Potential threats can also come from inside your own office. These come in two basic flavors: mistakes… and malice. Mistakes often lead to the inadvertent disclosure of PHI or other sensitive data. This can take place via misdelivery, publication errors, lost media and disposal errors.
Misdelivery primarily relates to mistakes made when sending out emails containing sensitive information. An incorrectly typed email address can easily lead to the disclosure of sensitive information. This sort of thing can also happen with paper records, x-rays, etc. if mailing addresses aren’t checked carefully (and yes, that still constitutes a breach). There is a big risk for this sort of disclosure when office personnel are doing mundane tasks involving sensitive data. Small mistakes can lead to big problems.
Publication errors involve posting non-public information on a public resource, like PHI on social media or your office website. Have rules in place regarding which information can be posted publicly and be sure to double-check the work before it goes live.
Lost media underscores importance of encryption and is discussed in more detail in the sections in Part I covering computers and mobile devices.
Disposal errors involve failing to properly purge an electronic device or shred paper data containing PHI or other sensitive data before throwing it away. Proper data disposal is covered in detail in the sections on computers, mobile devices and network security in Part I.
There is also a significant risk of business partners making any of these types of errors (since business associates are staffed by people and can make these mistakes just as easily as anyone else can).
Moreover, much of the time, the office suffering the breach is not the first one to find out about it. The majority of these errors are discovered externally, either by customers (or patients, as the case may be) or other external entities.13 That type of publicity is definitely best avoided.
What should you do? A few steps can help.
Data Loss Prevention (DLP) software can catch sensitive data (credit card numbers, PHI, billing info, etc.) before it leaves the system. While there are ways for a skilled hacker to get around it, DLP software can help prevent inadvertent disclosures of sensitive data on its way outside the network (before it gets away).
Put procedures in place to prevent inadvertent disclosures. This can include saving patient and vendor email addresses into your email contacts instead of manually typing each email address when sending outgoing email, and double-checking addresses on outgoing paper mail. Also, keep in mind if the information inadvertently disclosed is encrypted, that disclosure does not constitute a breach under HIPAA and most state breach notification laws. A simple rule that could save your office some serious potential headaches: no emailing unencrypted PHI, regardless of recipient.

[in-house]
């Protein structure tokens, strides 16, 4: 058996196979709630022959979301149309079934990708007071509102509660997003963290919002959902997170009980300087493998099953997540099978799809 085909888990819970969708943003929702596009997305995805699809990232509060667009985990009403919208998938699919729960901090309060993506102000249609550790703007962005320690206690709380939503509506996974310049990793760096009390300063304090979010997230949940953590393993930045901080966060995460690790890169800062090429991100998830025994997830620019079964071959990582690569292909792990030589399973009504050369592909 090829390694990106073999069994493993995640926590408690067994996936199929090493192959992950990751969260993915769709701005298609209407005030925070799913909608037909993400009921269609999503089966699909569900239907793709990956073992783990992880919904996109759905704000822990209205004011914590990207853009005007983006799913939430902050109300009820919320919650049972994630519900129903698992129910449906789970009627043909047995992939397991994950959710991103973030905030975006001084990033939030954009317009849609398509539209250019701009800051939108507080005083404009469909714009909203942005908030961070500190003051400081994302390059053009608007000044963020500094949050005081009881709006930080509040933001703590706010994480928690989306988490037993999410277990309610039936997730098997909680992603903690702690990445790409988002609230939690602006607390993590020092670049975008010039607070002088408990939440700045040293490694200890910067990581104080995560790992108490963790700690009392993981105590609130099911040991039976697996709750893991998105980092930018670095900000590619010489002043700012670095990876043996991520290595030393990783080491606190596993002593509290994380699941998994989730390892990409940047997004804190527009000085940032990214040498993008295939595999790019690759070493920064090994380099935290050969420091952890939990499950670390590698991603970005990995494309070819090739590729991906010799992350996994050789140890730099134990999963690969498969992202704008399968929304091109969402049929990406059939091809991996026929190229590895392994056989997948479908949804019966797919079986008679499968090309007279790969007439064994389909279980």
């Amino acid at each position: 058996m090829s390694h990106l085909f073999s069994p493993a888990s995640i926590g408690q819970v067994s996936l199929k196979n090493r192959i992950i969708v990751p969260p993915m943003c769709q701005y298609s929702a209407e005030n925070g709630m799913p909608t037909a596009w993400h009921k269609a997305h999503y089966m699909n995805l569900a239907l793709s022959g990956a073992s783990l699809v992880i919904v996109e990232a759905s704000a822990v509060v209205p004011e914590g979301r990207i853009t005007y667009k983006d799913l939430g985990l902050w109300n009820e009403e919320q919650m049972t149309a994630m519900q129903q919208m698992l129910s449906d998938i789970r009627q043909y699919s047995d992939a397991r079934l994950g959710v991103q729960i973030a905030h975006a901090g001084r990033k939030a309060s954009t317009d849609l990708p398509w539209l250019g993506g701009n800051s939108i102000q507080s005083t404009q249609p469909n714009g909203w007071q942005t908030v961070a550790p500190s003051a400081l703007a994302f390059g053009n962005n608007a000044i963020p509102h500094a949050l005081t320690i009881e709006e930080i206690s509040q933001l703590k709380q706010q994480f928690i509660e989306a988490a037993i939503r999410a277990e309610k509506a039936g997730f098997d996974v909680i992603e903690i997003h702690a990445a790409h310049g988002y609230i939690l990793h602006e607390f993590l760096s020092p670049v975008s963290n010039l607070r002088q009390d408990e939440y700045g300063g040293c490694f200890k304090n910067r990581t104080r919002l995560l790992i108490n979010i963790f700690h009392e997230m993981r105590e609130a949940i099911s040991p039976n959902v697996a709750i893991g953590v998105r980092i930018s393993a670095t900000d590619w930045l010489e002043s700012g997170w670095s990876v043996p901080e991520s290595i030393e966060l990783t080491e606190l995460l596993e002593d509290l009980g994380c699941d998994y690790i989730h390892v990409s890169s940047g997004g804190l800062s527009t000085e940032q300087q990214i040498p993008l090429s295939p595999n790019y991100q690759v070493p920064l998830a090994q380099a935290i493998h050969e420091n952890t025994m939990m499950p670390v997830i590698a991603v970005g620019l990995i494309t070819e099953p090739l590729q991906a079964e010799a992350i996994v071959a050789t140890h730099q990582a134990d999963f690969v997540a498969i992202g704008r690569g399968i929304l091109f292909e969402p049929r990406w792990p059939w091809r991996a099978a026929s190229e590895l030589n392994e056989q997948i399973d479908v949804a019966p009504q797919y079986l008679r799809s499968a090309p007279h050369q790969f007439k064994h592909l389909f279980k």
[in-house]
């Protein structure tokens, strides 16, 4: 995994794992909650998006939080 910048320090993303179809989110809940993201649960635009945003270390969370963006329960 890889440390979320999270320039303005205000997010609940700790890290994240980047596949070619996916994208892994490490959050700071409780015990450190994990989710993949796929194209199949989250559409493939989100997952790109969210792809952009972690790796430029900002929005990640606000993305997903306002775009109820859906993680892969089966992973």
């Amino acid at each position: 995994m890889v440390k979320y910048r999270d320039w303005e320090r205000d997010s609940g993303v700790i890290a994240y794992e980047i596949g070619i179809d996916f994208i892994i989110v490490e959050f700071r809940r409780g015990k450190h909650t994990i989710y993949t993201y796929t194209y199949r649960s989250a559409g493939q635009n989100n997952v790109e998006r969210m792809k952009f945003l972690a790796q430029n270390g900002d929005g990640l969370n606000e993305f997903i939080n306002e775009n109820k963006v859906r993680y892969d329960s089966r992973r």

Proper disposal of electronic and paper PHI is covered in Part I in the sections on computers, mobile devices and network security.
Malicious insiders are just what they sound like – people with legitimate access to your system who mean to do harm to you and/or your office. This can mean someone looking to quietly sell PHI for profit or a disgruntled current or former employee seeking revenge for a perceived offense.
While nothing is foolproof, there are a few measures that can help reduce the potential threat. Employee background checks are a simple step that can literally nip the problem in the bud. In addition, access to your network should always be as restricted as possible. Current employees should not have any system access beyond that which they actually need. A security or IT professional can easily set up employee accounts that control each employee’s degree of access to certain files or parts of your office network. Moreover, when any employee leaves your office – regardless of reason – their access to the system should be rescinded immediately (including keys and building entry badges).
Technological measures that can help include network monitoring and the DLP software noted above. Network monitoring essentially involves keeping an eye on who accesses what and where data is moving within your network. It can be outsourced or there are a number of software packages available to do it in-house. These measures are covered in more detail in the network security section in Part I.